Unemployment Insurance
The House passed their unemployment insurance (UI) reform bill this week by a vote of 87-36. Substitute for House Bill 2196 is in response to the fraudulent claim crisis and makes comprehensive changes to the state’s management of the UI system. During House floor debate, several amendments were adopted, including reducing period for disqualification of benefits due to fraud from five years to two years and barring claimant benefits for a second fraud offense.
The bill passed on final action by a vote of 87-36 with most democrats voting against the measure. The democrats voiced concerns about the trust fund repayment mechanism for fraudulent payments as well as a provision to redefine “full employment in Kansas” from 4.5% to a 5 % unemployment rate.
The Senate bill, Senate Bill 177, was “blessed” this week from legislative deadlines. It is expected the Senate Commerce Committee will work HB 2196 the week of March 15th.
Still in play is who will be responsible for replenishing the depleted UI trust fund from fraudulent claims made since last March. Lawmakers are hoping for assistance from federal funds rather than placing the burden on employers or the state general fund.
Property Taxes
The House passed a bill this week that was vetoed by Governor Kelly. Senate Bill 13 requires cities and counties to send out public notices and hold hearings when their budgets increase from the “revenue neutral rate” due to higher property valuations. It also repeals the current property tax lid passed in 2017.
Before passing with 120 votes, the House amended the Senate’s proposal by removing all exemptions that were placed in the bill and providing $2 million of state funds to reimburse counties for the cost of mailing the notices.
SB 13 passed the Senate in February and now heads to a tax conference committee. There is some speculation the Governor could veto the measure, but with veto proof vote margins in both chambers it is probably unlikely.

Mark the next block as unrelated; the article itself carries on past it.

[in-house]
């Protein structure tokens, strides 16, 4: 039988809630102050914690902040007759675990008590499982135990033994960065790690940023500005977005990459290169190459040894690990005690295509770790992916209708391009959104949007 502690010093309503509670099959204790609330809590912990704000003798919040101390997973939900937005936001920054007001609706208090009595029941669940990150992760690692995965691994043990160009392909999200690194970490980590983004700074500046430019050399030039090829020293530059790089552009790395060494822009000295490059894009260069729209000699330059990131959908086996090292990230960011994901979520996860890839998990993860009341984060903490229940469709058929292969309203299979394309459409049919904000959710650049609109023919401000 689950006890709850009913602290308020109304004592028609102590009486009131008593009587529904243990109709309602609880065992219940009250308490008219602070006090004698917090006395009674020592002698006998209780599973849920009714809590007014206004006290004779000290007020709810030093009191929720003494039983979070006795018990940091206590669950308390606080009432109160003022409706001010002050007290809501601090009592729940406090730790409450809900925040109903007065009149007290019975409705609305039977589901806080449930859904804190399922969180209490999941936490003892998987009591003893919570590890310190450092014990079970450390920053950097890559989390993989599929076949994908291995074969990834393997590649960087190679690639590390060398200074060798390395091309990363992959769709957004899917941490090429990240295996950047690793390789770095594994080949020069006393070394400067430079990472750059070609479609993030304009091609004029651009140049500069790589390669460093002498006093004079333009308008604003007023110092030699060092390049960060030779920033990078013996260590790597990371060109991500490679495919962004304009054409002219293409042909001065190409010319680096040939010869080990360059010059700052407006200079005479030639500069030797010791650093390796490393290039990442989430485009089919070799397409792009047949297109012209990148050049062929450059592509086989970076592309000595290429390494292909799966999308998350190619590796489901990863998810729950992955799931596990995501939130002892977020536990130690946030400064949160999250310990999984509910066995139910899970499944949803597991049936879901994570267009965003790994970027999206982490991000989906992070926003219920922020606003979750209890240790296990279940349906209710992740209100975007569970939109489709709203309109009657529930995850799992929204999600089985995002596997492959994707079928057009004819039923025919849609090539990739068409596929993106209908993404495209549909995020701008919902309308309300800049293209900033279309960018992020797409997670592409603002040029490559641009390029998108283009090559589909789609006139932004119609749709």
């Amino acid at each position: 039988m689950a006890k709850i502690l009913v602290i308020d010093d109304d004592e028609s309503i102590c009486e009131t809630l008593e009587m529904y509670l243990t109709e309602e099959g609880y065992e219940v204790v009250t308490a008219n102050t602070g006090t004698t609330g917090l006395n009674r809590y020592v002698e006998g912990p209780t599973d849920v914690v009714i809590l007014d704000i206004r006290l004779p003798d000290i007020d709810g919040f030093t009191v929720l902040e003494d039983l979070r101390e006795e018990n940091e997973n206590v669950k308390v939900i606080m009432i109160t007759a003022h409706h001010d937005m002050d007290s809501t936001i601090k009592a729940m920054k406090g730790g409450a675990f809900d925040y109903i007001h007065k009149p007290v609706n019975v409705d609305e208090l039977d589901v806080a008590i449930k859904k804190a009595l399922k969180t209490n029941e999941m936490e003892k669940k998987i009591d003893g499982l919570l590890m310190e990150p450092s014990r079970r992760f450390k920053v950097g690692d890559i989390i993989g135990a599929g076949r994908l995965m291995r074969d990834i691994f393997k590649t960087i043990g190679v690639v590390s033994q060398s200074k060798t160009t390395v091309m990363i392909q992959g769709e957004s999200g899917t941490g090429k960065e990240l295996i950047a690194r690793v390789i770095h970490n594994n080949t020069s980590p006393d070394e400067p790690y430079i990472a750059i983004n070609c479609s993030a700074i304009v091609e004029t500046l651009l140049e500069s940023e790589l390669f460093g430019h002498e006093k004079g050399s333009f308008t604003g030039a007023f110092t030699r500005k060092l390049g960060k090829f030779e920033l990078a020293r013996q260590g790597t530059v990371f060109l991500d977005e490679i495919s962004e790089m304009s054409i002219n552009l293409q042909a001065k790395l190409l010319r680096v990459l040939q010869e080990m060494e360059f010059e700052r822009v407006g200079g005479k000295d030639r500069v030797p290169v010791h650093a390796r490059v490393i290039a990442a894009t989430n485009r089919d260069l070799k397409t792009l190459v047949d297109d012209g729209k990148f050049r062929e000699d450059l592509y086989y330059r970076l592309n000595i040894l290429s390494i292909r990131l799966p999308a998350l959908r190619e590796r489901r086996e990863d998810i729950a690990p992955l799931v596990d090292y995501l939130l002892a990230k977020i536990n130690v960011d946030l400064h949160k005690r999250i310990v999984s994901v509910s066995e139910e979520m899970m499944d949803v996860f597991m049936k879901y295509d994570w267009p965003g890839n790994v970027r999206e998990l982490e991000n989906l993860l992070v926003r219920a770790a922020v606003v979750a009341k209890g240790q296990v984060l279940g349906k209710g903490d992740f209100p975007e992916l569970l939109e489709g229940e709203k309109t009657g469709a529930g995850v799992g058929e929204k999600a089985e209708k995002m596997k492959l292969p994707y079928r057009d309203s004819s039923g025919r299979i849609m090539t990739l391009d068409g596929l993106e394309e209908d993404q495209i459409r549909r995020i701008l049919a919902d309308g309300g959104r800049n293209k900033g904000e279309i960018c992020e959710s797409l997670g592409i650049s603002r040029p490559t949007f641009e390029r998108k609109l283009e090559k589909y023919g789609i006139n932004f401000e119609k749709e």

Tax Incentive Programs
Not without debate, the Legislature passed three bills this week that deal with tax incentive programs offered by the Kansas Department of Commerce. The most controversial was Senate Bill 124, extends and makes changes to the Sales Tax as Revenue (STAR) bonds program, that is set to expire this year. STAR bonds have been used on a number of projects across the state, most successfully on the Legends/Speedway park in Wyandotte County. During Senate floor debate several amendments were offered to further restrict the program, however, only one amendment offered by Molly Baumgardner, (Louisburg-R), was adopted. The amendment prohibits any legislator from benefitting from a STAR bonds project either directly or indirectly. The Senate passed the bill 24-11.
The Senate also passed SB 97, which provides for the transferability of high performance incentive program (HPIP) fund tax credits by a vote of 34-5.
The House also passed House Bill 2045 that renews and expands the Angel Investor Tax Credit, House Bill 2097 that removes the training requirement for High Performance Incentive Program eligibility and House Bill 2315 that provides a tax credits for contributions to technical colleges. 
A growing number of conservative legislators are speaking out against STAR bonds and other tax credits intended to incentivize business growth, claiming that the state is not seeing its return on investment as expected.